IT SEEMS airline passengers are on a quest to break all the unwritten aviation rules this year.
In 2018 so far, a woman has been caught drying her underpants through the aircraft’s air-conditioning, a plane was forced to make an emergency landing because a man refused to stop breaking wind, and another man was removed from a Bali-bound flight after he lit up a cigarette next to a refueling plane.
And now, a passenger bound for Dhaka, India has been arrested after stripping butt-naked on a Malindo Air flight on Saturday.
Naked passenger nabbed on flight from KL to Dhaka https://t.co/Kg3J2JSGZG pic.twitter.com/nQXFFFJ1NO
— theSun (@theSundaily) March 4, 2018
The man in question is a 20-year-old student studying at private university in Cyberjaya.
Malindo Air’s OD162 flight left from Kuala Lumpur international airport on Saturday. Shortly after take-off, the passenger had to be apprehended and tied up for his own safety and to ensure the other passengers weren’t traumatized further.
One witness said the man stripped naked and started watching pornography on his laptop while ignoring fellow passengers and cabin crew.
“He complied with their request. A short while later there was some commotion at the toilet area and it turned out that he was harassing a stewardess,” The Sun Daily quoted the witness as saying.
The Bangladeshi national was intercepted by authorities after the plane landed at Shajalal International Airport.
Dear cannibals, this human meat restaurant does not exist
The airline reported that crew on the flight had adhered to correct protocol for these unforeseeable situations.
In a statement posted on the airlines’ Faceboook page, Malindo Air promised to continue to be vigilant and added, “With regards to the incident about a disruptive passenger onboard OD162 to Dhaka on 3 March, the crew on board has followed the standard operating procedure to restraint passenger [sic] from any further disruption to the crew and passengers onboard.”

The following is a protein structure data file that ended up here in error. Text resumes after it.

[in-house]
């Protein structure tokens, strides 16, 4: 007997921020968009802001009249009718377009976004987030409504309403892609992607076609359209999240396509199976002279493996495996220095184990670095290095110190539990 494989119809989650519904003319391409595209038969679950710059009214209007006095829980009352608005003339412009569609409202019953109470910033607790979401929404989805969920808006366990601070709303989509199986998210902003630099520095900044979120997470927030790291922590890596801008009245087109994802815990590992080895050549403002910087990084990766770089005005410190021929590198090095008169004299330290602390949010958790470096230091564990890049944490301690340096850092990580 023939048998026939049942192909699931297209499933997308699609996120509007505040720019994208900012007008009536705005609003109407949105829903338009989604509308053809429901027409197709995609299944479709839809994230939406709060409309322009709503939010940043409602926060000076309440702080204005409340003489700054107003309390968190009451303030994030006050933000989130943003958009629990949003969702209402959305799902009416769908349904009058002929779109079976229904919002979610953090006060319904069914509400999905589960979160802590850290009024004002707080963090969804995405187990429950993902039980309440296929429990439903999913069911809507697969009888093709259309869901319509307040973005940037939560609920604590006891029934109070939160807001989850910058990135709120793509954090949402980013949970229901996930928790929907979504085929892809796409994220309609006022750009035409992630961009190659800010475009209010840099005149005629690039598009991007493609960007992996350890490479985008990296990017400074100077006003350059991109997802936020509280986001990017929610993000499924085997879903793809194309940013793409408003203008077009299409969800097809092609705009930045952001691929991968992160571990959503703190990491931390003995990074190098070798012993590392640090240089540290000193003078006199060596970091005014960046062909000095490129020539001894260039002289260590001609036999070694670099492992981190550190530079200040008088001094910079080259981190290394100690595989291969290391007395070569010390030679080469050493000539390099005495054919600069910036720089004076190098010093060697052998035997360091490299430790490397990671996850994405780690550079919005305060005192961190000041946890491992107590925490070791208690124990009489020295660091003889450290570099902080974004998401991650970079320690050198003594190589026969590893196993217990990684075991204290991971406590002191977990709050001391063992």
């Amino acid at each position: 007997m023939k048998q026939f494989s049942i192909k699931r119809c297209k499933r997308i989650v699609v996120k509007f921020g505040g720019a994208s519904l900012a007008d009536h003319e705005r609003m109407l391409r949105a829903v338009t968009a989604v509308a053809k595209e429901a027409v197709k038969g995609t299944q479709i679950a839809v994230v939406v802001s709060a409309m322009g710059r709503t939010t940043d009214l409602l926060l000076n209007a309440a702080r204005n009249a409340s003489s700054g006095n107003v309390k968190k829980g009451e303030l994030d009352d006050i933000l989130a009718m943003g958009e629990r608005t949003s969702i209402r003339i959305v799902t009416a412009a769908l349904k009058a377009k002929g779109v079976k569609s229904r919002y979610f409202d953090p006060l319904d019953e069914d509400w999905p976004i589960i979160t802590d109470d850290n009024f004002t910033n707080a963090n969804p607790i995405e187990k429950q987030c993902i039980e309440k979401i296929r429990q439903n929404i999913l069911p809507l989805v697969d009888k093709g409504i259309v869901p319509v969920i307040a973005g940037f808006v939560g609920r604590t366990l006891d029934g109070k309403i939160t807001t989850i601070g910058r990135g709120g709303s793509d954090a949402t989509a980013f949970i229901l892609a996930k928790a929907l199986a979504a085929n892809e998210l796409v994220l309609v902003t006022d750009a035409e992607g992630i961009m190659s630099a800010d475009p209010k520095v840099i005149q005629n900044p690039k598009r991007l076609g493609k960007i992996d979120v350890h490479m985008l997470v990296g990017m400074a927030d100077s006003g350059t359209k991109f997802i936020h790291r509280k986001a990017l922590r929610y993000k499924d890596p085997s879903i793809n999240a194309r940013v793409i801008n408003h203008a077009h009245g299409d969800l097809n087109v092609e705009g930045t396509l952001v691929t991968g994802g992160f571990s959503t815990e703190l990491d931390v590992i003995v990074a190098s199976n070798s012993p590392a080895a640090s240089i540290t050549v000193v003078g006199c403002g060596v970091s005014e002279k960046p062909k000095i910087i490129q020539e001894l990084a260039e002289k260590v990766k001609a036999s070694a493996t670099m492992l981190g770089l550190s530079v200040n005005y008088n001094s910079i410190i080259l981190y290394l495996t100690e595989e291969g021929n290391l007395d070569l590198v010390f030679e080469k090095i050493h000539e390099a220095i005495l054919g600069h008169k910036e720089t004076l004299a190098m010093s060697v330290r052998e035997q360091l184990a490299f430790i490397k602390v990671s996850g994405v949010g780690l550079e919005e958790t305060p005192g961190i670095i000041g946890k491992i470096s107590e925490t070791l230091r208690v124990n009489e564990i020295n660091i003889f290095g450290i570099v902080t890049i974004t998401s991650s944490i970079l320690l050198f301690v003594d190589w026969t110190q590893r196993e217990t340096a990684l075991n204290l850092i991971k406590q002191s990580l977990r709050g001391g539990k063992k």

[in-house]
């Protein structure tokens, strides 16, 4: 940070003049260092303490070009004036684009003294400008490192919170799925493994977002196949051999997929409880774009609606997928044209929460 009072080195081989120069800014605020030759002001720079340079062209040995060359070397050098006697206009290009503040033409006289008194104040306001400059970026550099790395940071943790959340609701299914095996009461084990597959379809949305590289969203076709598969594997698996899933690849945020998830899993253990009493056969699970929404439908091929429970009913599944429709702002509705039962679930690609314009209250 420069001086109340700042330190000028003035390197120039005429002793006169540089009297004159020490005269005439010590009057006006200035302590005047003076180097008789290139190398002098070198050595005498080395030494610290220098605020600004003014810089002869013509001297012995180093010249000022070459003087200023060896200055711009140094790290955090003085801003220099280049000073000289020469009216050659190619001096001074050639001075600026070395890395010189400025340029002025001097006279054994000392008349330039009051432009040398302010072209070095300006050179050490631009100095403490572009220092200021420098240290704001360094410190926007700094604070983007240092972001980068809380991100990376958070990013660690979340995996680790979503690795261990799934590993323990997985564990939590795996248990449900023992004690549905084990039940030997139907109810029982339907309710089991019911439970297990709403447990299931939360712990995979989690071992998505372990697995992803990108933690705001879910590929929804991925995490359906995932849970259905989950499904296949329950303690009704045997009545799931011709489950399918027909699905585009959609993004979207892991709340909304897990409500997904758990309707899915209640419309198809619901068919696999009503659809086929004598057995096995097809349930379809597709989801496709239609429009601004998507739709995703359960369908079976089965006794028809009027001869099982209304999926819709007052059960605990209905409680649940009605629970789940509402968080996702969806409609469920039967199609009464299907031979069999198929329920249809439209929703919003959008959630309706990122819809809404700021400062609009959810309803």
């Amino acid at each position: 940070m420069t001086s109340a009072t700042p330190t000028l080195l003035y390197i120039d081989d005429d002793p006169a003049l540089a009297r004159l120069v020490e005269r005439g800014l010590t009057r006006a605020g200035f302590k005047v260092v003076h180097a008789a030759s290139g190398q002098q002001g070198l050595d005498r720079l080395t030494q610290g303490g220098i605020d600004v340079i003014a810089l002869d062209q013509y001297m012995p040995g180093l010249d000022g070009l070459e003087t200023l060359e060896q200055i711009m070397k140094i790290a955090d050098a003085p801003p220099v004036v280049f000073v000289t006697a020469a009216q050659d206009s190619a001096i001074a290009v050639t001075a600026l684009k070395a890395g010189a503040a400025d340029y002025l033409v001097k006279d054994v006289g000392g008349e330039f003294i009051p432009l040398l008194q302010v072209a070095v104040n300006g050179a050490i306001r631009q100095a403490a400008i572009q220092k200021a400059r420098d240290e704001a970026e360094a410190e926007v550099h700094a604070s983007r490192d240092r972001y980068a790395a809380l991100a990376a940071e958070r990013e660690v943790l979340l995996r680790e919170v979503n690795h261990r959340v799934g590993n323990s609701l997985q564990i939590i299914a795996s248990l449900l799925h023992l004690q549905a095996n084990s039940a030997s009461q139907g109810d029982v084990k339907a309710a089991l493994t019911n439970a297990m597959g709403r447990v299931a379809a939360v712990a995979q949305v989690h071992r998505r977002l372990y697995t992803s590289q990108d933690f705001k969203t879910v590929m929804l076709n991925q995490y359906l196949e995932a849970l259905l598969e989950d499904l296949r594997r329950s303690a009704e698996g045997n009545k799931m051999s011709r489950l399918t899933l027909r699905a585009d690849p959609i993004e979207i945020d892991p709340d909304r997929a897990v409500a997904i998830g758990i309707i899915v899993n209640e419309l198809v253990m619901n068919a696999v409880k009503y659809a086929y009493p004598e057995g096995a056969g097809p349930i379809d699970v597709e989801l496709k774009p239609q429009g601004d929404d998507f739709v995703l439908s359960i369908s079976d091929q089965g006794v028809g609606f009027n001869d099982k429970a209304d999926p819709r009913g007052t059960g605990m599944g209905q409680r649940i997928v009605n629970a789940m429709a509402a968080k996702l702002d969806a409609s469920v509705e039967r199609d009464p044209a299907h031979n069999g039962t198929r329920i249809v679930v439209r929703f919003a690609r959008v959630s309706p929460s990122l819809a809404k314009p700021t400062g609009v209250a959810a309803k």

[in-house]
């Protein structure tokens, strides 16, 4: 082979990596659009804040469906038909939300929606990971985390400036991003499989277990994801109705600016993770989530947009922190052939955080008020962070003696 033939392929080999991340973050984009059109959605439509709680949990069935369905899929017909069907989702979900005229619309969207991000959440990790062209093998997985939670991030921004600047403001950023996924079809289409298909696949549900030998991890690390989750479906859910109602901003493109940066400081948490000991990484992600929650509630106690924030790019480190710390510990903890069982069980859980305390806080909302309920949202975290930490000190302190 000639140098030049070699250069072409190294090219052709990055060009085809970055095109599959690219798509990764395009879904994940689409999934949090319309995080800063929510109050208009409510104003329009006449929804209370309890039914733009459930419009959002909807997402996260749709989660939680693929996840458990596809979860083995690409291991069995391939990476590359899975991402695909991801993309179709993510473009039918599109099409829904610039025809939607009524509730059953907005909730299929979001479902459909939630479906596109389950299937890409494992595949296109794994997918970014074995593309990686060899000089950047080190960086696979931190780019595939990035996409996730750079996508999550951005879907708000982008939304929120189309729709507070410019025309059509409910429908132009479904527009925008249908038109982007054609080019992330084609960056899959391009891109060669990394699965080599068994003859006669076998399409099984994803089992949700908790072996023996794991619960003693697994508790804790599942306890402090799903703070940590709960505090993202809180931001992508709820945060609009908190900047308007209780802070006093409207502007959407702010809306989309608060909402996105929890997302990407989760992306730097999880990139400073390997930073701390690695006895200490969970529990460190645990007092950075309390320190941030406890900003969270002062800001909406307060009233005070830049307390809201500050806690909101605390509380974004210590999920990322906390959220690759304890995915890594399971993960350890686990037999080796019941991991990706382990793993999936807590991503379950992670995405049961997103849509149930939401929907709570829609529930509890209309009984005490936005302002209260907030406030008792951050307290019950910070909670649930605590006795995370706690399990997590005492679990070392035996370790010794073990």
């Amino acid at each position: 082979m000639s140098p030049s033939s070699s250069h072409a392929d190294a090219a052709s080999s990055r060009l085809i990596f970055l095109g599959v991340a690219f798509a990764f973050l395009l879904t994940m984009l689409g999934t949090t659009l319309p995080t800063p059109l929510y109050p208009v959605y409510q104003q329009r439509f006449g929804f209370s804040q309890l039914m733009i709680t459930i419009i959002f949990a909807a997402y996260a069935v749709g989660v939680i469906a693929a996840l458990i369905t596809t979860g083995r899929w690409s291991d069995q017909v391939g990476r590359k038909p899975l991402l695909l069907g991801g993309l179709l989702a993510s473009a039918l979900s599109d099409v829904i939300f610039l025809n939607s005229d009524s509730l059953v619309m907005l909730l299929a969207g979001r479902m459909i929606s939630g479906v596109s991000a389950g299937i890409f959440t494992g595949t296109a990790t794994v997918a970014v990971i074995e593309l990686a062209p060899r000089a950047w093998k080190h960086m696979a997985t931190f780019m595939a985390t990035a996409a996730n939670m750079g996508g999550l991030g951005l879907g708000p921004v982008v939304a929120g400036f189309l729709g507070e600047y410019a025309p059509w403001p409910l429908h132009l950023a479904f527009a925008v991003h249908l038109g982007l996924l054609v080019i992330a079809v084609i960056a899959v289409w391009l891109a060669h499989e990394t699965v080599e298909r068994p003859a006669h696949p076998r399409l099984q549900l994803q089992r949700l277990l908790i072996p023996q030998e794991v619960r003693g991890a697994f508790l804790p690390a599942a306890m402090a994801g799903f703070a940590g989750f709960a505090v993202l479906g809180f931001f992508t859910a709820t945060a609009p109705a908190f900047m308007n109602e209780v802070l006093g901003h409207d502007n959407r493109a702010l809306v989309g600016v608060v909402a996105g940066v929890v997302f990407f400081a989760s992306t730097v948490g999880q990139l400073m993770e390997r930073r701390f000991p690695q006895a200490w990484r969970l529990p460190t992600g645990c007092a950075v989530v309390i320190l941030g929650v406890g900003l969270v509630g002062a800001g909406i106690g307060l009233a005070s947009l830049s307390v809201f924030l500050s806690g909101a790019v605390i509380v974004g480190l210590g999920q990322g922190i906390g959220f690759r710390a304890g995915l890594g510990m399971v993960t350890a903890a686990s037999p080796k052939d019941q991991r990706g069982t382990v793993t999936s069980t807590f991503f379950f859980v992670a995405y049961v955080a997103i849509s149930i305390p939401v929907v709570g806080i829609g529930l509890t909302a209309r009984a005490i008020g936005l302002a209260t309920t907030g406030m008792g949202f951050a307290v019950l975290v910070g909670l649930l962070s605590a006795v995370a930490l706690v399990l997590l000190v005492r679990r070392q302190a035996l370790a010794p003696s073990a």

But what are the rules surrounding restraining passengers?
Unruly passengers are more of an issue on flights than screaming babies or exploding yogurt pots. When they strike, cabin crew and pilots have to think fast to ensure the safety of everyone on board.
Each situation is dealt with according to the law in which the plane is registered in. That having said, a universal rule does apply in these situations, being that the captain of the plane has the final say of whether a passenger needs restraining and cabin crew are allowed to ask other passengers to help.
However, IATA (International Aviation Transport Association) has released multiple updated additions of the Guidance on Unruly Passengers Prevention and Managment, since 2013, which outlines definitions of unruly passengers, incident motivators, training and awareness and procedural guidance.
The document states, “Cabin crew are in a unique position to deal with the unruly passenger problem, as they are not able to escape the situation or to call authorities for assistance on board during flight.”
Intoxication is partly to blame for rise in anger in the skies
Of course, assaulting, threatening, intimidating or interfering with a crewmember can lead to restraints. But so can being drunk off one’s face and disruptive.
While there is no one-size-fits-all approach to restraining and dealing with disorderly passengers, it is universally imperative that the safety of all those on board is put first.
The post Don’t try this on a plane: Ways to get yourself restrained appeared first on Travel Wire Asia.